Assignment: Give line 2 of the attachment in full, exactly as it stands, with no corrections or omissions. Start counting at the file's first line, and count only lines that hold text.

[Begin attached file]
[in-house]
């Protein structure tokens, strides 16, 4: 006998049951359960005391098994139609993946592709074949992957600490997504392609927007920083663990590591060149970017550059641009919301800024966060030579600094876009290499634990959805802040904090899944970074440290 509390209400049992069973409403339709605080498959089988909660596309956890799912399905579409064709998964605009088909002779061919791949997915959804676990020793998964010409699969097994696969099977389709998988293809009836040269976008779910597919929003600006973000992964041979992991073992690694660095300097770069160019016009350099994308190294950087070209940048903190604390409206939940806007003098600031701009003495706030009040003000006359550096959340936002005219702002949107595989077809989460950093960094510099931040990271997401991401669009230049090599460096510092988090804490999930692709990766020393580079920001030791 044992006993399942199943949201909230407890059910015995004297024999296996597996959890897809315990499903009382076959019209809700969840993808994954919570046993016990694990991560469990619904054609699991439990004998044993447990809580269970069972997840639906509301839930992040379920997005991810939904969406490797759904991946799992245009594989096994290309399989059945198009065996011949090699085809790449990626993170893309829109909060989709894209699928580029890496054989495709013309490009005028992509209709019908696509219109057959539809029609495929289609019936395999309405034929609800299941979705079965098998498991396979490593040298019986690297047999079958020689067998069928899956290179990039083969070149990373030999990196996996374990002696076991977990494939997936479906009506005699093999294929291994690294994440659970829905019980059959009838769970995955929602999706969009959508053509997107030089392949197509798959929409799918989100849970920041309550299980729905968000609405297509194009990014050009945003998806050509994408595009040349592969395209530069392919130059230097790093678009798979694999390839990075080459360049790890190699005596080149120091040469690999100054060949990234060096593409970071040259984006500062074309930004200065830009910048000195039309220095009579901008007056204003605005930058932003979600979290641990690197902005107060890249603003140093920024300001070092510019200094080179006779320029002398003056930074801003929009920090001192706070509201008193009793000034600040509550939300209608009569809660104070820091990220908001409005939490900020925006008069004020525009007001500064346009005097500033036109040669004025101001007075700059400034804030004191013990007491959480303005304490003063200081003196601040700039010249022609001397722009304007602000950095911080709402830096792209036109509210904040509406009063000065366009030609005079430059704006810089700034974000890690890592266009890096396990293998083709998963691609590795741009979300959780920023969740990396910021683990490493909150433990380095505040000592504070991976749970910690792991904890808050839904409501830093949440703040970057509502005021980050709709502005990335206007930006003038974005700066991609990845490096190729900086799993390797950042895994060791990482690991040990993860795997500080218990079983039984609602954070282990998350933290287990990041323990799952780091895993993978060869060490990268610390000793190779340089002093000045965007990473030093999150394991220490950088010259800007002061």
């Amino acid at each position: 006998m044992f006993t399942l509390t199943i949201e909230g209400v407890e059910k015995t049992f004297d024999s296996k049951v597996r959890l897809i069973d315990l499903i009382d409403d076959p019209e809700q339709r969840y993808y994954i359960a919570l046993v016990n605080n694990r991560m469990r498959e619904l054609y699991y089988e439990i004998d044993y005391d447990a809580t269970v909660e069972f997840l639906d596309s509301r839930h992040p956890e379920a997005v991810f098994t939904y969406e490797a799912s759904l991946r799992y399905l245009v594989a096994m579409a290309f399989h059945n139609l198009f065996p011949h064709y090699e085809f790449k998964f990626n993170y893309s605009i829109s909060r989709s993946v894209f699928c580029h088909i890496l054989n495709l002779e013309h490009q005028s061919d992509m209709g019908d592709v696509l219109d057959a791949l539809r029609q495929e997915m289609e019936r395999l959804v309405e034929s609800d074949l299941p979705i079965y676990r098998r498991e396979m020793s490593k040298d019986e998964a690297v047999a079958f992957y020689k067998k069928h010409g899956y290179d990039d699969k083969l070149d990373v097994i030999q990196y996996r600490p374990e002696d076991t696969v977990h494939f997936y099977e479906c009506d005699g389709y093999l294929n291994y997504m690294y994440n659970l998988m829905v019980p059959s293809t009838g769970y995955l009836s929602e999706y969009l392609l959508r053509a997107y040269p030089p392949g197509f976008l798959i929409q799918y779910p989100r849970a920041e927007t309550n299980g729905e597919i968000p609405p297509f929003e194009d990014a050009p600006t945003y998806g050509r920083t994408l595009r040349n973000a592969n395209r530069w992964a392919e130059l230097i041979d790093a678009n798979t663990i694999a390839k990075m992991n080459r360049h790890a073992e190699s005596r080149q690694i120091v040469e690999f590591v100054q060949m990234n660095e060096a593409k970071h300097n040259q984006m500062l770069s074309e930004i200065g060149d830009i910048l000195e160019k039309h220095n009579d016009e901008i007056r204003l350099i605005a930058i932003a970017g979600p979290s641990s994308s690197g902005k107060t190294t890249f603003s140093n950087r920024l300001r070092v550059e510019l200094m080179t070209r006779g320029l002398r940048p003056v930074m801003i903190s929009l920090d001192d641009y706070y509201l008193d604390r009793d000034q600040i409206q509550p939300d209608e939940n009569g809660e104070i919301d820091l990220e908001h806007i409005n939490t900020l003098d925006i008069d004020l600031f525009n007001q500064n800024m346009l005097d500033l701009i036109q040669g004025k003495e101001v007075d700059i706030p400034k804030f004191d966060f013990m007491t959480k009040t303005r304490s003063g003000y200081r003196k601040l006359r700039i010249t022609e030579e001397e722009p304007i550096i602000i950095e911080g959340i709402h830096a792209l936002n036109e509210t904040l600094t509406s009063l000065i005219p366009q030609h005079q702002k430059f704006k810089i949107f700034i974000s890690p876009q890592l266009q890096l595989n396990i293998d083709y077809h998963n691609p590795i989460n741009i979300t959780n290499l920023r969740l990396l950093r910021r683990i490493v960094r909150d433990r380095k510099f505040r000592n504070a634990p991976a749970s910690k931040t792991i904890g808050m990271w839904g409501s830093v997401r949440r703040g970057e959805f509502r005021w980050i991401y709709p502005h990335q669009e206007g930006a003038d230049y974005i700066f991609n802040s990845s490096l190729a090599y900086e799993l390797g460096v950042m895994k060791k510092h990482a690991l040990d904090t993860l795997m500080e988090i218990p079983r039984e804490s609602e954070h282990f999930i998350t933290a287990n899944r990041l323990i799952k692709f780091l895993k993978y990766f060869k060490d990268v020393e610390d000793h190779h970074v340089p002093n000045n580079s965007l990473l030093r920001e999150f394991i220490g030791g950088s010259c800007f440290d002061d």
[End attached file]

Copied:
């Protein structure tokens, strides 16, 4: 006998049951359960005391098994139609993946592709074949992957600490997504392609927007920083663990590591060149970017550059641009919301800024966060030579600094876009290499634990959805802040904090899944970074440290 509390209400049992069973409403339709605080498959089988909660596309956890799912399905579409064709998964605009088909002779061919791949997915959804676990020793998964010409699969097994696969099977389709998988293809009836040269976008779910597919929003600006973000992964041979992991073992690694660095300097770069160019016009350099994308190294950087070209940048903190604390409206939940806007003098600031701009003495706030009040003000006359550096959340936002005219702002949107595989077809989460950093960094510099931040990271997401991401669009230049090599460096510092988090804490999930692709990766020393580079920001030791 044992006993399942199943949201909230407890059910015995004297024999296996597996959890897809315990499903009382076959019209809700969840993808994954919570046993016990694990991560469990619904054609699991439990004998044993447990809580269970069972997840639906509301839930992040379920997005991810939904969406490797759904991946799992245009594989096994290309399989059945198009065996011949090699085809790449990626993170893309829109909060989709894209699928580029890496054989495709013309490009005028992509209709019908696509219109057959539809029609495929289609019936395999309405034929609800299941979705079965098998498991396979490593040298019986690297047999079958020689067998069928899956290179990039083969070149990373030999990196996996374990002696076991977990494939997936479906009506005699093999294929291994690294994440659970829905019980059959009838769970995955929602999706969009959508053509997107030089392949197509798959929409799918989100849970920041309550299980729905968000609405297509194009990014050009945003998806050509994408595009040349592969395209530069392919130059230097790093678009798979694999390839990075080459360049790890190699005596080149120091040469690999100054060949990234060096593409970071040259984006500062074309930004200065830009910048000195039309220095009579901008007056204003605005930058932003979600979290641990690197902005107060890249603003140093920024300001070092510019200094080179006779320029002398003056930074801003929009920090001192706070509201008193009793000034600040509550939300209608009569809660104070820091990220908001409005939490900020925006008069004020525009007001500064346009005097500033036109040669004025101001007075700059400034804030004191013990007491959480303005304490003063200081003196601040700039010249022609001397722009304007602000950095911080709402830096792209036109509210904040509406009063000065366009030609005079430059704006810089700034974000890690890592266009890096396990293998083709998963691609590795741009979300959780920023969740990396910021683990490493909150433990380095505040000592504070991976749970910690792991904890808050839904409501830093949440703040970057509502005021980050709709502005990335206007930006003038974005700066991609990845490096190729900086799993390797950042895994060791990482690991040990993860795997500080218990079983039984609602954070282990998350933290287990990041323990799952780091895993993978060869060490990268610390000793190779340089002093000045965007990473030093999150394991220490950088010259800007002061």